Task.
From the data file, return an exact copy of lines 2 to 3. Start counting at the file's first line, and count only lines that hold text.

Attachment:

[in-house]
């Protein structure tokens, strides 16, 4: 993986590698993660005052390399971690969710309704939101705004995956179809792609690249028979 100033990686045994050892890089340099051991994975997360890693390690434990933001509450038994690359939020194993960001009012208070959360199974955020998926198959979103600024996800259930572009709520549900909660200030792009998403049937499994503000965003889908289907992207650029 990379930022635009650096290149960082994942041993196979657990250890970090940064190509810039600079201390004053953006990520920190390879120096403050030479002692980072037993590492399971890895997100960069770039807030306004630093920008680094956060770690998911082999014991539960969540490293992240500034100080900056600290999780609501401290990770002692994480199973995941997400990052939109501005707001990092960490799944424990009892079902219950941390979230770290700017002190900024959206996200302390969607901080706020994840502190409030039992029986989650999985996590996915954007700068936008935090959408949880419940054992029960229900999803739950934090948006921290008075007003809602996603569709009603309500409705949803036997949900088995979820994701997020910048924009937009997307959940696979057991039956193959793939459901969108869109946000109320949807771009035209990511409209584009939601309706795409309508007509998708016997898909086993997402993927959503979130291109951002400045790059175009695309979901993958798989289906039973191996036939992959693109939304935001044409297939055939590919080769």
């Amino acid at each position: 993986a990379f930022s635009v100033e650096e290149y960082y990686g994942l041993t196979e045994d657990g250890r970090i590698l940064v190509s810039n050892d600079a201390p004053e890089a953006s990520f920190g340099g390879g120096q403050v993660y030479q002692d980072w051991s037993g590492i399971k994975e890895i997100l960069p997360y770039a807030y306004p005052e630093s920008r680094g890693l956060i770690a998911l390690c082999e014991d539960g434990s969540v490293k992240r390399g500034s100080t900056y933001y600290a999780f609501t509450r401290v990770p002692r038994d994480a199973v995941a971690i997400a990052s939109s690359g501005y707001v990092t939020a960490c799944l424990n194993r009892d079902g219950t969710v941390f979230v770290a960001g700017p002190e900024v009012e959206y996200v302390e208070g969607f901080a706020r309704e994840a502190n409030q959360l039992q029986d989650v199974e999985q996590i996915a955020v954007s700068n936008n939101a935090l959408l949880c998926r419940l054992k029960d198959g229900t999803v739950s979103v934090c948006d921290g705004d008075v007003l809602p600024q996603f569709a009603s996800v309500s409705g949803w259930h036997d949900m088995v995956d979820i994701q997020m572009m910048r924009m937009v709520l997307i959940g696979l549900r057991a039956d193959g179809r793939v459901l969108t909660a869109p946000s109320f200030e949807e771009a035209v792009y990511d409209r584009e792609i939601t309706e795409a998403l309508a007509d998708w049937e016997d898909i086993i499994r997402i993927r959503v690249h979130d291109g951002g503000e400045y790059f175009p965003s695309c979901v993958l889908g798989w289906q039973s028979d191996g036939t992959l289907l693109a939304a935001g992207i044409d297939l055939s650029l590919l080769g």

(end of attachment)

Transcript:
């Protein structure tokens, strides 16, 4: 993986590698993660005052390399971690969710309704939101705004995956179809792609690249028979 100033990686045994050892890089340099051991994975997360890693390690434990933001509450038994690359939020194993960001009012208070959360199974955020998926198959979103600024996800259930572009709520549900909660200030792009998403049937499994503000965003889908289907992207650029 990379930022635009650096290149960082994942041993196979657990250890970090940064190509810039600079201390004053953006990520920190390879120096403050030479002692980072037993590492399971890895997100960069770039807030306004630093920008680094956060770690998911082999014991539960969540490293992240500034100080900056600290999780609501401290990770002692994480199973995941997400990052939109501005707001990092960490799944424990009892079902219950941390979230770290700017002190900024959206996200302390969607901080706020994840502190409030039992029986989650999985996590996915954007700068936008935090959408949880419940054992029960229900999803739950934090948006921290008075007003809602996603569709009603309500409705949803036997949900088995979820994701997020910048924009937009997307959940696979057991039956193959793939459901969108869109946000109320949807771009035209990511409209584009939601309706795409309508007509998708016997898909086993997402993927959503979130291109951002400045790059175009695309979901993958798989289906039973191996036939992959693109939304935001044409297939055939590919080769």
């Amino acid at each position: 993986a990379f930022s635009v100033e650096e290149y960082y990686g994942l041993t196979e045994d657990g250890r970090i590698l940064v190509s810039n050892d600079a201390p004053e890089a953006s990520f920190g340099g390879g120096q403050v993660y030479q002692d980072w051991s037993g590492i399971k994975e890895i997100l960069p997360y770039a807030y306004p005052e630093s920008r680094g890693l956060i770690a998911l390690c082999e014991d539960g434990s969540v490293k992240r390399g500034s100080t900056y933001y600290a999780f609501t509450r401290v990770p002692r038994d994480a199973v995941a971690i997400a990052s939109s690359g501005y707001v990092t939020a960490c799944l424990n194993r009892d079902g219950t969710v941390f979230v770290a960001g700017p002190e900024v009012e959206y996200v302390e208070g969607f901080a706020r309704e994840a502190n409030q959360l039992q029986d989650v199974e999985q996590i996915a955020v954007s700068n936008n939101a935090l959408l949880c998926r419940l054992k029960d198959g229900t999803v739950s979103v934090c948006d921290g705004d008075v007003l809602p600024q996603f569709a009603s996800v309500s409705g949803w259930h036997d949900m088995v995956d979820i994701q997020m572009m910048r924009m937009v709520l997307i959940g696979l549900r057991a039956d193959g179809r793939v459901l969108t909660a869109p946000s109320f200030e949807e771009a035209v792009y990511d409209r584009e792609i939601t309706e795409a998403l309508a007509d998708w049937e016997d898909i086993i499994r997402i993927r959503v690249h979130d291109g951002g503000e400045y790059f175009p965003s695309c979901v993958l889908g798989w289906q039973s028979d191996g036939t992959l289907l693109a939304a935001g992207i044409d297939l055939s650029l590919l080769g």